[cryptography] Intel RNG
lloyd at randombit.net
Mon Jun 18 14:15:25 EDT 2012
On Mon, Jun 18, 2012 at 10:20:35AM -0700, Jon Callas wrote:
> On Jun 18, 2012, at 5:26 AM, Matthew Green wrote:
> > The fact that something occurs routinely doesn't actually make it a good idea. I've seen stuff in FIPS 140 evaluations that makes my skin crawl.
> > This is CRI, so I'm fairly confident nobody is cutting corners. But that doesn't mean the practice is a good one.
> I don't understand.
> A company makes a cryptographic widget that is inherently hard to
> test or validate. They hire a respected outside firm to do a
> review. What's wrong with that? I recommend that everyone do
When the vendor of the product is paying for the review, _especially_
when the main point of the review is that it be publicly released, the
incentives are all pointed away from looking too hard at the
product. The vendor wants a good review to tout, and the reviewer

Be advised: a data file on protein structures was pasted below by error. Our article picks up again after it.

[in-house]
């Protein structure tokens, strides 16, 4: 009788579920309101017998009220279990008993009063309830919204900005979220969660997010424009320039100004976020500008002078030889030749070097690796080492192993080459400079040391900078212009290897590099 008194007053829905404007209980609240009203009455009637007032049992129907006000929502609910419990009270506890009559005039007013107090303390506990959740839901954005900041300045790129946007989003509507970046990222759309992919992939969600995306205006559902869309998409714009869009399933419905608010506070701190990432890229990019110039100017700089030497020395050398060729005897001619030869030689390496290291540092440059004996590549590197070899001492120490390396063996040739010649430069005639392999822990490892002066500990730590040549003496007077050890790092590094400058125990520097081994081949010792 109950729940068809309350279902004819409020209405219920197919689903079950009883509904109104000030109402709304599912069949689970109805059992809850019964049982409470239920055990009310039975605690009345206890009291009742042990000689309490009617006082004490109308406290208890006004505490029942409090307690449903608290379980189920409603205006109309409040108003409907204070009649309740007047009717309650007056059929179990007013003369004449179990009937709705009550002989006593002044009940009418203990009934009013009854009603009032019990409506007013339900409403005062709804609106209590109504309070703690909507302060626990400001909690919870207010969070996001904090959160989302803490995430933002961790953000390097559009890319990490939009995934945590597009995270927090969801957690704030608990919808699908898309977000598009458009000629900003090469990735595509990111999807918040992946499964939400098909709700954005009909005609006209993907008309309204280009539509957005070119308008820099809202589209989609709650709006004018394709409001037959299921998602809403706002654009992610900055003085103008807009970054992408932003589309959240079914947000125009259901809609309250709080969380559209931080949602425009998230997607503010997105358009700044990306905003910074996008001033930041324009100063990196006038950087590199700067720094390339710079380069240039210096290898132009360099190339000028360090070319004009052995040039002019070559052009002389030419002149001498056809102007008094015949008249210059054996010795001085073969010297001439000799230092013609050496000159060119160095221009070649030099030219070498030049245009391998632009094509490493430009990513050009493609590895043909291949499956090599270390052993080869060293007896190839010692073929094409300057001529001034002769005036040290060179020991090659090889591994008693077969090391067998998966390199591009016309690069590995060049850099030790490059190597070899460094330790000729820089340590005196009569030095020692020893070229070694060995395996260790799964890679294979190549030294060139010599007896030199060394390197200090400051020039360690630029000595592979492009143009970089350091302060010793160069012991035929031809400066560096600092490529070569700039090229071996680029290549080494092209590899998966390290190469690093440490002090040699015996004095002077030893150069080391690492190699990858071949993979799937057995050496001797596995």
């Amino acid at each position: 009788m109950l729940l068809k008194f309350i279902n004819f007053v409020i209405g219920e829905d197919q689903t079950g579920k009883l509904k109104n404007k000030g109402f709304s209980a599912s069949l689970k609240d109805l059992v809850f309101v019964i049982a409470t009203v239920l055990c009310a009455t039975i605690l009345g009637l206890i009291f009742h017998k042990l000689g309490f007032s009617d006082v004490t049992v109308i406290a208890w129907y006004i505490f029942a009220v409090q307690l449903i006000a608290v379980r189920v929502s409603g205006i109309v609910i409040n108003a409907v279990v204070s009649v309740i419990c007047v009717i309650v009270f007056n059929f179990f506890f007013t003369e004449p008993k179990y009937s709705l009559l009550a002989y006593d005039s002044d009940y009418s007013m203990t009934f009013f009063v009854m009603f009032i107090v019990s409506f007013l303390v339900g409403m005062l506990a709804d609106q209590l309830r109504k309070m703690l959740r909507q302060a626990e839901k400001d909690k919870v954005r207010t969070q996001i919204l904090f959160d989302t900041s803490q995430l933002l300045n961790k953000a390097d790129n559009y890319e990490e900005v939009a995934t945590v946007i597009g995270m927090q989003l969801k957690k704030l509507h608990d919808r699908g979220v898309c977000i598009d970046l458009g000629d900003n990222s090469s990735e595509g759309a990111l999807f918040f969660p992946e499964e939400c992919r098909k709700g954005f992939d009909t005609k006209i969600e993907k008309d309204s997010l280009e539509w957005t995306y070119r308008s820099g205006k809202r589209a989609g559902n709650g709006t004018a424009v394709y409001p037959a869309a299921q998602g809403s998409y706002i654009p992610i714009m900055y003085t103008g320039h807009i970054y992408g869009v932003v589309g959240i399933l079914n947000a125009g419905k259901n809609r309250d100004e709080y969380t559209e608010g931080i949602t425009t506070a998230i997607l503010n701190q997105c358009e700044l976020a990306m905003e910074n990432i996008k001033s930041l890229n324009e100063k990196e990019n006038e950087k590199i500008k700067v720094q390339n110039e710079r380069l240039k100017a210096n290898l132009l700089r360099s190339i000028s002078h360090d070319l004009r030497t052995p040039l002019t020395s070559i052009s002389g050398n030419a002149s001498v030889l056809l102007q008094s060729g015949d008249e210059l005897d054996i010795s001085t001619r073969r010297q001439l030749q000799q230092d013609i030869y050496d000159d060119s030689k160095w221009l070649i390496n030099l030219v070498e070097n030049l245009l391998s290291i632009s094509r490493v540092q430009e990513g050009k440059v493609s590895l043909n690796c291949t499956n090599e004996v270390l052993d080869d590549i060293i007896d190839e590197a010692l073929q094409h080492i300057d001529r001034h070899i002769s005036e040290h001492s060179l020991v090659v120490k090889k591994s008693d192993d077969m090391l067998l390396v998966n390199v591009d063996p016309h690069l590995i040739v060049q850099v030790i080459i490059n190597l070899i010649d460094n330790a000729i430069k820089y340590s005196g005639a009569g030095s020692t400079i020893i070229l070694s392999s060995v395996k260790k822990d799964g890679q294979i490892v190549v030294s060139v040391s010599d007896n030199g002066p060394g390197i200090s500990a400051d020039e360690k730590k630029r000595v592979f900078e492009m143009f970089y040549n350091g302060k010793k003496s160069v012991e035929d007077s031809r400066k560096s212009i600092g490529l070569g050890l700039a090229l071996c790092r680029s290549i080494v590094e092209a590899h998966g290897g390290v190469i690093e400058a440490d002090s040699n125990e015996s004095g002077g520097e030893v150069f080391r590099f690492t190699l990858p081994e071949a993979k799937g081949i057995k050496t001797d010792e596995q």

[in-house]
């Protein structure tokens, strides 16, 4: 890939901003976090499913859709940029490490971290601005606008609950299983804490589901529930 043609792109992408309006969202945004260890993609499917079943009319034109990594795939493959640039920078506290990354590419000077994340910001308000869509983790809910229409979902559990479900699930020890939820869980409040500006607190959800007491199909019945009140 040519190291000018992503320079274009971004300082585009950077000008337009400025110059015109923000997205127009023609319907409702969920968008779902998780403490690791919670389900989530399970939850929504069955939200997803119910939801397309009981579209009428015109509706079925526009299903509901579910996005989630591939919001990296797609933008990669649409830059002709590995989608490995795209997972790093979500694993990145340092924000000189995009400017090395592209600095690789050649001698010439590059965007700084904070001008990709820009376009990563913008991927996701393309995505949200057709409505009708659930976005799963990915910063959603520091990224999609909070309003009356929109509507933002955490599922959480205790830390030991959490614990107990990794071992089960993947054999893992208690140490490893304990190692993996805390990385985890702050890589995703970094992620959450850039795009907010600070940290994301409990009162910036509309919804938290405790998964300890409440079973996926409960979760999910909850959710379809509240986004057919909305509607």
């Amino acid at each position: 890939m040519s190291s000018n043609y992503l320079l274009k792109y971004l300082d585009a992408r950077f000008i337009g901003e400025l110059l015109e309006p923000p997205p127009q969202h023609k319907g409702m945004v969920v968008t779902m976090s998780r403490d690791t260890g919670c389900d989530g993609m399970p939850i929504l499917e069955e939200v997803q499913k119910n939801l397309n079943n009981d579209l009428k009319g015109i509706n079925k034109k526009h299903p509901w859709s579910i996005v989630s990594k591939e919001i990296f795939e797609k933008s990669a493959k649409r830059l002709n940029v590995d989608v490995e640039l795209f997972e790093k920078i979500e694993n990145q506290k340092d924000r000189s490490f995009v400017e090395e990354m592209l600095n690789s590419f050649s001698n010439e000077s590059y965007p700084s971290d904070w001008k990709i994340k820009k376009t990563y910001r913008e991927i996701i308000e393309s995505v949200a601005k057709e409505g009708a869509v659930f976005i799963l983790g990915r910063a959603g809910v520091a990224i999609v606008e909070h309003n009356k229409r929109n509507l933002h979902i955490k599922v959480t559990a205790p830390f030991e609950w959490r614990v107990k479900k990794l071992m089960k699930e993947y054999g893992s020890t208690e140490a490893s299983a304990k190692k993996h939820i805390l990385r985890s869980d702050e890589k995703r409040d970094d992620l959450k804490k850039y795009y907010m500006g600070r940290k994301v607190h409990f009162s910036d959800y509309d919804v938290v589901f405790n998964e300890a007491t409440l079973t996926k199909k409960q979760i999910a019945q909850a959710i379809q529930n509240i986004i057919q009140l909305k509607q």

wants to get paid (and wants repeat business).
I have seen cases where a FIPS 140 review found serious issues, and
when informed the vendor kicked and screamed and threatened to take
their business elsewhere if the problem did not 'go away'. In the
cases I am aware of, the vendor was told to suck it and fix their
product, but I would not be so certain that there haven't been at
least a few cases where the reviewer decided to let something slide. I
would also imagine in some of these cases the reviewer lost business
when the vendor moved to a more compliant (or simply less careful)
FIPS evaluator for future reviews.
I am not in any way suggesting that CRI would hide weaknesses or
perform a lame review. However the incentives of the relationship do
not favor a strong review, and thus the only reason I would place
credence with it is my impression of the professionalism of the CRI
staff. In contrast, consider a review by, say, a team of good grad
students, where the incentive is very strongly to produce a
publishable result and only mildly on making the vendor happy. Those
incentives again are not perfect (what is), especially given how
academic publishing works, but they are somewhat more aligned with the
end users desire to have a product that is secure.
> Un-reviewed crypto is a bane.
Bad crypto with a rubber stamp review is perhaps worse because someone
might believe the stamp means something.
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